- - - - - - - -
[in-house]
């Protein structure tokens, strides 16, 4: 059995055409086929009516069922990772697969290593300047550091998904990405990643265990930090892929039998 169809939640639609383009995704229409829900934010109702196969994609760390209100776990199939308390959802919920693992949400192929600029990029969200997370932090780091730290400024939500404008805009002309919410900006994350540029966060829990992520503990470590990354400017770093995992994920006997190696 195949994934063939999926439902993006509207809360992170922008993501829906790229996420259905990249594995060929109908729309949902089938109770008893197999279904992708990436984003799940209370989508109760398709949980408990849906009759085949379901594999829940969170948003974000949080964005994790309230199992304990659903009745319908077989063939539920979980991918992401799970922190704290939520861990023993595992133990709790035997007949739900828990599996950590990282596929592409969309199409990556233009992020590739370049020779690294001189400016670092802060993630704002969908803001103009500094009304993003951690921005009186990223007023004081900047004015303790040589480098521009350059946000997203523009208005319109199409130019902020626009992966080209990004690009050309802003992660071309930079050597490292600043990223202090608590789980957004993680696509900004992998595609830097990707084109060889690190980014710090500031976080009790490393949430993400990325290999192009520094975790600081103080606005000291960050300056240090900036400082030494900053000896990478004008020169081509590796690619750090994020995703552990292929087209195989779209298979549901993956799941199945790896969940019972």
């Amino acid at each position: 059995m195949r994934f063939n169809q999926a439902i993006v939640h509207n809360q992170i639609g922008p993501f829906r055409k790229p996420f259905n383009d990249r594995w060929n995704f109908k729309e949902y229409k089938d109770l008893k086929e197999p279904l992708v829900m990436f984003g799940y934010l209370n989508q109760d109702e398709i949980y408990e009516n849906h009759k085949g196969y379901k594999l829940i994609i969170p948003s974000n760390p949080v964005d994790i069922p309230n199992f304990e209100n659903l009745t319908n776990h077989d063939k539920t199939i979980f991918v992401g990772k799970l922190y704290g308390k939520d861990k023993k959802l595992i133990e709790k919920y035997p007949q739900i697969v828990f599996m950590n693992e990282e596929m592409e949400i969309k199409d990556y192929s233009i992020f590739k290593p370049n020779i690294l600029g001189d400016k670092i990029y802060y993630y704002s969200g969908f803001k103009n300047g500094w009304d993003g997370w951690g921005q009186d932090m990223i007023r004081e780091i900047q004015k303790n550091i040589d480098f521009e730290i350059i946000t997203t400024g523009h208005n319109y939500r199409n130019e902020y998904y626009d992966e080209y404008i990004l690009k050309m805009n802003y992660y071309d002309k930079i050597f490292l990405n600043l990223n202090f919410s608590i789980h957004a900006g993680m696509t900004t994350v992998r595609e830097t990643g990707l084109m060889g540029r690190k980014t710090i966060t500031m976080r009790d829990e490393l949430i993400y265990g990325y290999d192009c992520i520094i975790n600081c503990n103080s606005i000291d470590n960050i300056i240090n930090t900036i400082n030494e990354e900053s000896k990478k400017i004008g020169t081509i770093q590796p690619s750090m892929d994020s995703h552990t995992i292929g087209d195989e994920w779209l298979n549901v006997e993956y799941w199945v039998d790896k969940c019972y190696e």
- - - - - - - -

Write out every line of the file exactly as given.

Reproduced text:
[in-house]
């Protein structure tokens, strides 16, 4: 059995055409086929009516069922990772697969290593300047550091998904990405990643265990930090892929039998 169809939640639609383009995704229409829900934010109702196969994609760390209100776990199939308390959802919920693992949400192929600029990029969200997370932090780091730290400024939500404008805009002309919410900006994350540029966060829990992520503990470590990354400017770093995992994920006997190696 195949994934063939999926439902993006509207809360992170922008993501829906790229996420259905990249594995060929109908729309949902089938109770008893197999279904992708990436984003799940209370989508109760398709949980408990849906009759085949379901594999829940969170948003974000949080964005994790309230199992304990659903009745319908077989063939539920979980991918992401799970922190704290939520861990023993595992133990709790035997007949739900828990599996950590990282596929592409969309199409990556233009992020590739370049020779690294001189400016670092802060993630704002969908803001103009500094009304993003951690921005009186990223007023004081900047004015303790040589480098521009350059946000997203523009208005319109199409130019902020626009992966080209990004690009050309802003992660071309930079050597490292600043990223202090608590789980957004993680696509900004992998595609830097990707084109060889690190980014710090500031976080009790490393949430993400990325290999192009520094975790600081103080606005000291960050300056240090900036400082030494900053000896990478004008020169081509590796690619750090994020995703552990292929087209195989779209298979549901993956799941199945790896969940019972």
């Amino acid at each position: 059995m195949r994934f063939n169809q999926a439902i993006v939640h509207n809360q992170i639609g922008p993501f829906r055409k790229p996420f259905n383009d990249r594995w060929n995704f109908k729309e949902y229409k089938d109770l008893k086929e197999p279904l992708v829900m990436f984003g799940y934010l209370n989508q109760d109702e398709i949980y408990e009516n849906h009759k085949g196969y379901k594999l829940i994609i969170p948003s974000n760390p949080v964005d994790i069922p309230n199992f304990e209100n659903l009745t319908n776990h077989d063939k539920t199939i979980f991918v992401g990772k799970l922190y704290g308390k939520d861990k023993k959802l595992i133990e709790k919920y035997p007949q739900i697969v828990f599996m950590n693992e990282e596929m592409e949400i969309k199409d990556y192929s233009i992020f590739k290593p370049n020779i690294l600029g001189d400016k670092i990029y802060y993630y704002s969200g969908f803001k103009n300047g500094w009304d993003g997370w951690g921005q009186d932090m990223i007023r004081e780091i900047q004015k303790n550091i040589d480098f521009e730290i350059i946000t997203t400024g523009h208005n319109y939500r199409n130019e902020y998904y626009d992966e080209y404008i990004l690009k050309m805009n802003y992660y071309d002309k930079i050597f490292l990405n600043l990223n202090f919410s608590i789980h957004a900006g993680m696509t900004t994350v992998r595609e830097t990643g990707l084109m060889g540029r690190k980014t710090i966060t500031m976080r009790d829990e490393l949430i993400y265990g990325y290999d192009c992520i520094i975790n600081c503990n103080s606005i000291d470590n960050i300056i240090n930090t900036i400082n030494e990354e900053s000896k990478k400017i004008g020169t081509i770093q590796p690619s750090m892929d994020s995703h552990t995992i292929g087209d195989e994920w779209l298979n549901v006997e993956y799941w199945v039998d790896k969940c019972y190696e």